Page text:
It wasn’t the religious and clothing disaster, but rather the display of confused religious appeasement by the Marriott that looked strange to me. Here was a hotel that had instituted a minor labyrinth of security procedures that its customers had to enter, and simultaneously to protect the Marriott from attack by religious madmen, had one of its most famous branches attacked and destroyed by religious lunatics, and if we weren’t all used to so much security theatre by now, we would find the experience degrading. Yet to go to such lengths of behaviour to find one normal lady greeter, and one dressed to “appease” what should be clear by now is a bottomless pit of religious demands, is breathtaking as a corporate policy. I guess it shouldn’t surprise us that a literal bastion of the Pakistani elite, which has constituted fortress style defences to keep an enemy out, would still throw sops to that enemy in a confused attempt to maybe ideologically buy it off. Whilst protecting oneself from religious madmen, why not at least try not to care what they think about you, since they do seem determined to bump your hotel and its staff off.

After observing this weird display of confused religiosity at the door, the rest of the Marriott thankfully looked the same as I had seen it in the past two decades.

There was the usual reception area and its restaurant, with the lobby musician singing quite sweetly to the crowd. We passed by the bookstore, which was closed since it was after its hours. We walked to the restaurant, were seated and served. One must commend the waiters for their attentiveness to the guests and the food was scrumptious. One cannot be as effusive about some of the guests, as one particular gentleman on his phone seemed to loudly want the entire restaurant to know that he was making a VERY IMPORTANT deal. A teenage couple seemed to be sitting quite bored at their separate seats, obviously there unaccompanied, making one wish that I had the resources and initiative to take a date as a teenager to the Karachi Marriott.

We had our dinner, paid and headed for the exit, stopping for a group photo in the lobby. At that time we saw entering the building, one more display of weird religiosity. With a white flowing gown, a head covered with a hijab so tightly you could bounce a coin of it, and arms and chest covered tightly in bright white cloth. With the flowing gown nearly a cape, she looked like a villain from the later Thundercats. So there was good reason for the Marriott to appeal to the religiously confused segment of the elite.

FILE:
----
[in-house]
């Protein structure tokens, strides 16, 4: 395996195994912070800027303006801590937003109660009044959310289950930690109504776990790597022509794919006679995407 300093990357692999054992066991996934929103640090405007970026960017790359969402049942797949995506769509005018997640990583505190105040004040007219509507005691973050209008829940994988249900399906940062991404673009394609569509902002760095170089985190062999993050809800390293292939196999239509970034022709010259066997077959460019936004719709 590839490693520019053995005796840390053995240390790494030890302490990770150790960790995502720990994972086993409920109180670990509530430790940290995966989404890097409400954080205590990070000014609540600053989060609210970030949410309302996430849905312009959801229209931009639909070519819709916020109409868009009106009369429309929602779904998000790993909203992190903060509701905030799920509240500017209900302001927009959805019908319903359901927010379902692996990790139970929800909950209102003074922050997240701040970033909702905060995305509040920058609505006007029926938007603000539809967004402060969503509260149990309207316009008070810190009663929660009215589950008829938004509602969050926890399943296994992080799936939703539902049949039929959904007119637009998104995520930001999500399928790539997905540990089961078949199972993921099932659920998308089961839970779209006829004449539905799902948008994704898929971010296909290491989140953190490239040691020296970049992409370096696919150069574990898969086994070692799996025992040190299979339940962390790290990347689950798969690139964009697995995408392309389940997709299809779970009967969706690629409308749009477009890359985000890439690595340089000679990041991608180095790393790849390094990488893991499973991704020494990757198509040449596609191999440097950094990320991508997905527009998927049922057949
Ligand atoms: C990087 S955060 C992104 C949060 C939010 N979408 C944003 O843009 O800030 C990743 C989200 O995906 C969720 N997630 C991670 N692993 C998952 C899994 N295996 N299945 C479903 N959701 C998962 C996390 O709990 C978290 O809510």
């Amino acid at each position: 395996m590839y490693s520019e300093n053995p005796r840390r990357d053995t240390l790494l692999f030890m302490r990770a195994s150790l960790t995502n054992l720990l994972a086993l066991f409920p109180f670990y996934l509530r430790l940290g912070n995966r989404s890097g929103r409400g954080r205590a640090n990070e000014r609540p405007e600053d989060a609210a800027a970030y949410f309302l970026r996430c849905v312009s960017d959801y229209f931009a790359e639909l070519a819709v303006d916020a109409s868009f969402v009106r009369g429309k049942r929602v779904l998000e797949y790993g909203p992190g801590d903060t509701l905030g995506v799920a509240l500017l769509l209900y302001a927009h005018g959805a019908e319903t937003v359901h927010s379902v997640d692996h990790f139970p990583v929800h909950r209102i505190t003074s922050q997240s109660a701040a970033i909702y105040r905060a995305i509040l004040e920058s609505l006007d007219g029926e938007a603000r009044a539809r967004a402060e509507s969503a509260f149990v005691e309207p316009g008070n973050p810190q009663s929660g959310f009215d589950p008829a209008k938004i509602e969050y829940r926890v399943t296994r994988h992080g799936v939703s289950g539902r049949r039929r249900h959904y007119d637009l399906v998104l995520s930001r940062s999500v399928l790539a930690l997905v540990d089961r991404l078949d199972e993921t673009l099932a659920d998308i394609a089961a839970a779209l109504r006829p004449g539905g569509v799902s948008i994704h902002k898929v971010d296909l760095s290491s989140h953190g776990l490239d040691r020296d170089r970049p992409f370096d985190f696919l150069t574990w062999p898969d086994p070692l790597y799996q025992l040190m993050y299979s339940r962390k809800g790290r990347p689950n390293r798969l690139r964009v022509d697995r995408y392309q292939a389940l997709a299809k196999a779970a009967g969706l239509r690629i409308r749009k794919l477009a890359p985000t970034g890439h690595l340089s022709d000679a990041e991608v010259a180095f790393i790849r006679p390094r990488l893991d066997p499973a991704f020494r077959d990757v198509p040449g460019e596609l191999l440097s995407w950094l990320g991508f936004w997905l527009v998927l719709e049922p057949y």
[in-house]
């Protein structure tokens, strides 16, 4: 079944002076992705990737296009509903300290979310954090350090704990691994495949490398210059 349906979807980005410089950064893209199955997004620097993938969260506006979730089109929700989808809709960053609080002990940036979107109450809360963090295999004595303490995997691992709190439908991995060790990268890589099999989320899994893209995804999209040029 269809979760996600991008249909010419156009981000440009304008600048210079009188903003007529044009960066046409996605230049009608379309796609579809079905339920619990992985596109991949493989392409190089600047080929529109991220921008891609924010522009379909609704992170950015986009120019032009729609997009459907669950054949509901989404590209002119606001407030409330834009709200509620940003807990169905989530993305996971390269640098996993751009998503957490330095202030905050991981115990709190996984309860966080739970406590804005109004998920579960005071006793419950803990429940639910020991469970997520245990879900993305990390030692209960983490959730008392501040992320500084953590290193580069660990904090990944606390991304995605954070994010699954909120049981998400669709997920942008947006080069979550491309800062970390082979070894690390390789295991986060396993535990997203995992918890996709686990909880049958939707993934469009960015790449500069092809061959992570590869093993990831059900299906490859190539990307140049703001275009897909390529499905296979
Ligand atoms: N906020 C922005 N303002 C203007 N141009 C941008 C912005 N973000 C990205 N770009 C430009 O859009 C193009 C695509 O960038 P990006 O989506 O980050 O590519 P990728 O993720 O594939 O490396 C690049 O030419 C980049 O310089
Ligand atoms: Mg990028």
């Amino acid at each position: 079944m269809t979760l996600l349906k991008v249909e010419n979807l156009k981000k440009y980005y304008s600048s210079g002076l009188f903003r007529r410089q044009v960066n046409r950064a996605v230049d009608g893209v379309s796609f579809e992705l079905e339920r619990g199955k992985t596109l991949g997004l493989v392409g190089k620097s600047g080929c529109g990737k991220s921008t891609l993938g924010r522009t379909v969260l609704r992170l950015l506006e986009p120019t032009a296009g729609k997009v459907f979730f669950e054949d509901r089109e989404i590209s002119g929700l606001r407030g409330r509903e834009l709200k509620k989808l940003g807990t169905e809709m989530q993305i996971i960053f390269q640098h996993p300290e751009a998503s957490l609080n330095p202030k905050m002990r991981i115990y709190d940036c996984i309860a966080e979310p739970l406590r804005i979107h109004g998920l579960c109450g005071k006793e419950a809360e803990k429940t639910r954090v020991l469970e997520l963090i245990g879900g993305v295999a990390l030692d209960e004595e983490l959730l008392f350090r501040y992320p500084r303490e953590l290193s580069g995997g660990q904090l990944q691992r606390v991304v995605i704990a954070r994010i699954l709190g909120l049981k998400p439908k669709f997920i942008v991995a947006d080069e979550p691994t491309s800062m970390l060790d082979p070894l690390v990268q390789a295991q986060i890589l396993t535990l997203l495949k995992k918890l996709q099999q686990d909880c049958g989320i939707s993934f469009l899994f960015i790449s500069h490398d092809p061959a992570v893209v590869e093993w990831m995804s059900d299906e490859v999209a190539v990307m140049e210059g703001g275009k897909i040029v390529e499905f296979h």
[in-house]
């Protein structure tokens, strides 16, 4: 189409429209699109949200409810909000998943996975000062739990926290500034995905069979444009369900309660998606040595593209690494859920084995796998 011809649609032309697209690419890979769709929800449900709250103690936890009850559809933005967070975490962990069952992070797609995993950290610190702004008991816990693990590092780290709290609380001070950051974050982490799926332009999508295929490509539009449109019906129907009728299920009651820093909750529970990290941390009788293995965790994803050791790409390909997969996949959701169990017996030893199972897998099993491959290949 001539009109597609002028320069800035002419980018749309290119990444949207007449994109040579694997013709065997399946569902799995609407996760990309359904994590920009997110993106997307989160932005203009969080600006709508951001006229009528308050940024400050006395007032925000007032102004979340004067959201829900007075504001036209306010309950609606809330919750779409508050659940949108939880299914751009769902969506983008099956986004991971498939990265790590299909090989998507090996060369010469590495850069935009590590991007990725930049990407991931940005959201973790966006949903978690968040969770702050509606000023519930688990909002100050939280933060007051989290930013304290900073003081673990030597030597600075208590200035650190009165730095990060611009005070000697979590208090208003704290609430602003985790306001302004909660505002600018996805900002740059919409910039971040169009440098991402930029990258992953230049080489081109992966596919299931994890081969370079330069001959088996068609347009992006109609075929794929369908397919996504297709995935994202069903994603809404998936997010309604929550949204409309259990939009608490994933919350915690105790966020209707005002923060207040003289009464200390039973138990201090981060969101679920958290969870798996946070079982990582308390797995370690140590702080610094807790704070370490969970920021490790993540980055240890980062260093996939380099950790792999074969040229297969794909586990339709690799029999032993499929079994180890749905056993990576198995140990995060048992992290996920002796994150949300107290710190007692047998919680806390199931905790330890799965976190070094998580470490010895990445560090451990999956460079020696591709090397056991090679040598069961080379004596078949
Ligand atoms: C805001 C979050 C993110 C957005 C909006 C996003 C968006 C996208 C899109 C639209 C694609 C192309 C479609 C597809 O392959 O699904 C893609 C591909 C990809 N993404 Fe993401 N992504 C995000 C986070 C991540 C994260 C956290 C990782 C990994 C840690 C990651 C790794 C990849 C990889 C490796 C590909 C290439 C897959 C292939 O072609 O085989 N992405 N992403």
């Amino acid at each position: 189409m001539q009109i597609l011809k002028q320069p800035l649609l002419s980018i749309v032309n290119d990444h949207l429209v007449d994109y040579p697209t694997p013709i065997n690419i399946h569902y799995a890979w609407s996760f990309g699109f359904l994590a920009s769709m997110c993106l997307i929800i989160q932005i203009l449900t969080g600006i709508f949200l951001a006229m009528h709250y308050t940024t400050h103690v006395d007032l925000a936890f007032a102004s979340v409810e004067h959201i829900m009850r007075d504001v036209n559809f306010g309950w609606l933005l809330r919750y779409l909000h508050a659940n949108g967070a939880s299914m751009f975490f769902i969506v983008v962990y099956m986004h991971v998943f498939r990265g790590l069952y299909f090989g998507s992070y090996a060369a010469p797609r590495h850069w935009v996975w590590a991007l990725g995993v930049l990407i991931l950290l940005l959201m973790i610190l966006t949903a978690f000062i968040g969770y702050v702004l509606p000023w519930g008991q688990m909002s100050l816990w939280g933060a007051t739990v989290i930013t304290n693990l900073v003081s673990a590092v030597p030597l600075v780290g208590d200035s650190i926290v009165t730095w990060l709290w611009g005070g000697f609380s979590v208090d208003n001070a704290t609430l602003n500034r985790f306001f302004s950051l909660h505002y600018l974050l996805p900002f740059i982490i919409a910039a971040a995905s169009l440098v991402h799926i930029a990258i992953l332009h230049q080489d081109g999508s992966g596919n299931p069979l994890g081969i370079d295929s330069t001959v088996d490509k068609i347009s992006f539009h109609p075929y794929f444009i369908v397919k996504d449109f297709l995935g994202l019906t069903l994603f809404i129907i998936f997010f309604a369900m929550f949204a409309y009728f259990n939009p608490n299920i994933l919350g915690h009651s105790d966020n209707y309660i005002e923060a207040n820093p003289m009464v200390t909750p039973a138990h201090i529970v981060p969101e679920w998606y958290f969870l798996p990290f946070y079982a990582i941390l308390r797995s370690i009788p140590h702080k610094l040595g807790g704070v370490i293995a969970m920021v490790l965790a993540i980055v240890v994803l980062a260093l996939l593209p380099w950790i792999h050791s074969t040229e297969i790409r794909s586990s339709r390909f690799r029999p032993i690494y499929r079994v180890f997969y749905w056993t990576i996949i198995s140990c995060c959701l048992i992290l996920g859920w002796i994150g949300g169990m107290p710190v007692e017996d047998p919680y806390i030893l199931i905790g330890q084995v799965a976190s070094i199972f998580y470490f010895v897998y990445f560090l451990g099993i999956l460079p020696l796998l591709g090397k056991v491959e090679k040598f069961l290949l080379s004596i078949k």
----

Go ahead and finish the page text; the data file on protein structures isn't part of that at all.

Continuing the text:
This whole cycle of supply and demand of religious pretension, especially amongst the Pakistani elite might be part of the problem for the baseline existence, tolerance or acquiescence to religious terror. And when I walked out of the lobby I was greeted by the sight of the huge mosque that stands in front of the Marriott. The black comedy of its placement was darkly ironic. Definitely that outsize and very obvious mosque had been put up as some sort of sop or appeasement to religious irrationalism. Fat lot of good that did the Marriott people with their Islamabad branch destroyed, their parking lot turned into a fort’s maze and even the public display of their hotel front’s Bauhaus architecture blocked.

Appeasing irrational religious urges does not seem to help much in cooling that irrationality or burning it out. It seems particularly pointless when the religious irrationality is melded to elite opinion, especially an elite that is targeted for assassination or elimination by religious revolutionary groups as stated by Al Qaeda and its fans within Pakistan. And no amount of kowtowing to religious strictures can protect someone from being a victim of terrorism if they are in the wrong place at the wrong time. It’s best to dispense with ornamental religiosity when everyone has been a target.